May 26, 2017 – San Diego, CA. Type 2 diabetes is a difficult medical condition, but it can be easier to manage with the correct medication. If patients take the right steps towards their health, it’s assumed they won’t encounter any further suffering or obstacles. When diabetes patients decide to use a certain medication, they usually don’t consider the possibility that this medication will create more suffering.
What is Onglyza?
Onglyza the trade name for saxagliptin and is an adult type 2 diabetes drug that was developed by Bristol-Myers Squibb and AstraZeneca in 2007. It was released on the market in 2008. The FDA approved saxagliptin with the brand name Onglyza in July 2009. Saxagliptin is a dipeptidyl peptidase-4 (DPP-4) inhibitor. Bristol-Myers Squibb and AstraZeneca have estimated that this drug could reach 1.8 billion in annual sales.
The FDA originally issued a Drug Safety Communication for saxagliptin (brand name Onglyza and Kombiglyze XR) on February 11, 2014.
The FDA requested clinical trial data from the maker to investigate a possible link between this type 2 diabetes drug and heart failure.
The FDA took this action after a study by the New England Journal of Medicine which studied the cardiovascular safety and efficacy of many current antihyperglycemic agents, including saxagliptin (Onglyza). They reported an increased rate of hospitalization for heart failure.
Then in April 2016 they updated their Drug Safety Communication after they evaluated two large scale clinical trials for people with type 2 diabetes with heart disease. It was found that 3.5% of those who took saxagliptin (Onglyza) were hospitalized for heart failure. This equates to 35 out of 1,000 patients. The FDA has not yet issued it strongest warning called a “boxed warning” for Onglyza.
Texas man sues Bristol-Myers Squibb/AstraZeneca for Onglyza
Earlier this month a Texas man took legal action against drug manufacturer Bristol-Myers-Squibb and AstraZeneca in the U.S. District Court in the Southern District of Texas, who alleges the type 2 diabetes drug, caused his heart failure. The suit states he was on the drug from 2010 to 2015. The basis of the lawsuit is that Bristol-Myers-Squibb and AstraZeneca failed to warn of the potential cardiovascular events such as congestive heart failure and other heart related problems.
AstraZeneca goes on record with this statement, “AstraZeneca is confident in the safety and efficacy of Onglyza, when used in accordance with the FDA approved label, which has been established through clinical trials. We will vigorously defend against the allegations made by the plaintiffs.”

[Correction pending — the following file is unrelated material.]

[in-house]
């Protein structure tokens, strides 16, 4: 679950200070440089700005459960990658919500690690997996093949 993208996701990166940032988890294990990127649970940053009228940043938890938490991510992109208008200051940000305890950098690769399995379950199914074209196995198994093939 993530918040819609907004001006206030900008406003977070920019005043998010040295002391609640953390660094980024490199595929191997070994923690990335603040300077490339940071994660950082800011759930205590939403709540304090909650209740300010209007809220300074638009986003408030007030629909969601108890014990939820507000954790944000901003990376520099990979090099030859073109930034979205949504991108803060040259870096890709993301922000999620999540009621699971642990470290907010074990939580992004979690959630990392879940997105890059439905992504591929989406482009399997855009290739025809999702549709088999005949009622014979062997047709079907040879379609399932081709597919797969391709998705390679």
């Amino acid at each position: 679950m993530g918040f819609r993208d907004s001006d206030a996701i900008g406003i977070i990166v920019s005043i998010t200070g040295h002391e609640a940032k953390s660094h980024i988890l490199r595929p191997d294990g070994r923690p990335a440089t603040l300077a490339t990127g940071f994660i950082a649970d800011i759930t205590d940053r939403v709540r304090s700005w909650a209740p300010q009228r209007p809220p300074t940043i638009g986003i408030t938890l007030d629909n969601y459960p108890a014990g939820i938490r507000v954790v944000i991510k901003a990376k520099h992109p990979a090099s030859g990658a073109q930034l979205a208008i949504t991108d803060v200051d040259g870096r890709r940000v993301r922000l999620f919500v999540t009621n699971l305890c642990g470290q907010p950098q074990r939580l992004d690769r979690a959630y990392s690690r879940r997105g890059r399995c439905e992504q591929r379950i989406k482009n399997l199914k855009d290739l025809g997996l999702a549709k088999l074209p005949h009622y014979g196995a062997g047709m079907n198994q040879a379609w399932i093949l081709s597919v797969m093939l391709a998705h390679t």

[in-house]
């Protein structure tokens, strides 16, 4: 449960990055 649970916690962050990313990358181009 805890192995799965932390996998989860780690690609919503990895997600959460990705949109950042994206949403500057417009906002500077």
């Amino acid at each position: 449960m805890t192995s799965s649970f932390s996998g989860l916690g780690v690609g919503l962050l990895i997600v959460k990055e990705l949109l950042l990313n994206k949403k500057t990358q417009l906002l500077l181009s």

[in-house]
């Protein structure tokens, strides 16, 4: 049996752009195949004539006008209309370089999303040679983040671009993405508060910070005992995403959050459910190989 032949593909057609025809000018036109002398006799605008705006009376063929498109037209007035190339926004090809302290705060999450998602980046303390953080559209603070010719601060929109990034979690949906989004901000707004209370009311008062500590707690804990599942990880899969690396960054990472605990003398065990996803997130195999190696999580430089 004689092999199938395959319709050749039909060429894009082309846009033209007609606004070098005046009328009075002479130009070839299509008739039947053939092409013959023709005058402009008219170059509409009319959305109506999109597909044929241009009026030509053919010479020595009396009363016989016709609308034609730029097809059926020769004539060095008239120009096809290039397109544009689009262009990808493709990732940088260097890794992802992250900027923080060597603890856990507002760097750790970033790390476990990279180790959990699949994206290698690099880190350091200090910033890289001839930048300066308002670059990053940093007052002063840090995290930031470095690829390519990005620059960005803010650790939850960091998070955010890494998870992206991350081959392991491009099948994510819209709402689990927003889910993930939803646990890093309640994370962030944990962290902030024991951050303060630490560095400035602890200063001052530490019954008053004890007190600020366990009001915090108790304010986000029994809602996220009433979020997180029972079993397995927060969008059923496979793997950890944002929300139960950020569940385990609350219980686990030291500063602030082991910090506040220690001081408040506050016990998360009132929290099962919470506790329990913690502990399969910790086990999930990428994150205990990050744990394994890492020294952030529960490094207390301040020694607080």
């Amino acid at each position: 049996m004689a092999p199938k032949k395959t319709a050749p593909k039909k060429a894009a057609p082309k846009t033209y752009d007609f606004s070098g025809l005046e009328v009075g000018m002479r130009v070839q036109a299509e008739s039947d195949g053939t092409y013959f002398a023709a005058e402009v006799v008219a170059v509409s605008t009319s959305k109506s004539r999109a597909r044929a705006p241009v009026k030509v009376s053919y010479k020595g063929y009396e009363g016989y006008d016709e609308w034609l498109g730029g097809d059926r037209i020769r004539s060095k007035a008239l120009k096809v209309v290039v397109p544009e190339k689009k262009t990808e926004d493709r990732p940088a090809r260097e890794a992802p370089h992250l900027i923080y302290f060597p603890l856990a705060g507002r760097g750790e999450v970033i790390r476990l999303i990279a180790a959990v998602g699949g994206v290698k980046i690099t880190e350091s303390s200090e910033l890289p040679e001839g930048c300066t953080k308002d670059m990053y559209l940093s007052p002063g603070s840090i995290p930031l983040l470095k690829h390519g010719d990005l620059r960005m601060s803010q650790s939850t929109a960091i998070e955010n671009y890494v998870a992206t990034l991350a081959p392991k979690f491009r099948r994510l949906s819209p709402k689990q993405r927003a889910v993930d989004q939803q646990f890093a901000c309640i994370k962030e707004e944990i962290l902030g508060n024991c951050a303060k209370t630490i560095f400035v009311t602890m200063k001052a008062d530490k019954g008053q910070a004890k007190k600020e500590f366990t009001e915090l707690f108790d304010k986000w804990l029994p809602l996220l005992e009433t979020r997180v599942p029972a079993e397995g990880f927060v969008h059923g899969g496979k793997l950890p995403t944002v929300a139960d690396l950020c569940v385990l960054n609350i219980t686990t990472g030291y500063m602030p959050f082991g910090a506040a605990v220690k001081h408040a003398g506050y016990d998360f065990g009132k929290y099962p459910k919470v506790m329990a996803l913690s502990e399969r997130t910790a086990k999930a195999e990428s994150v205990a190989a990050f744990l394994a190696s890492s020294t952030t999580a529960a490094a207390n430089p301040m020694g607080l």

We will closely watch the outcome of this lawsuit. So far we have learned that there are currently 14 lawsuits related to these cardiovascular events. There could be potentially thousands of these lawsuits filed across the country.
This is one example where the FDA did well for the public. Other times The FDA has failed us.
A new American Medical Association study released on May 9, 2017 illustrates that, in our opinion, the FDA is either broken or fails to study new drugs adequately before being sent to the market.
The study looked at new drugs approved by the FDA from the years 2001 through 2010.
The study found that 32% of these new drugs had some type of post-market safety event (side effect). Three drugs were pulled from the market in recalls, and 61 were assigned FDA Black Box warnings, which is the most severe warning from the FDA. Many times after a black box warning is issued, the next step is a recall.
71 drugs approved by the FDA were later found to have 123 safety events. This is simply absurd. Why must the American people be the testing ground for these new drugs?
In closing we need to get the FDA to be consistent in drug testing and in following up after a drug is released to the public. Only then can we have faith in the organization that is to protect the public.
Read more about the Onglyza lawsuit claims.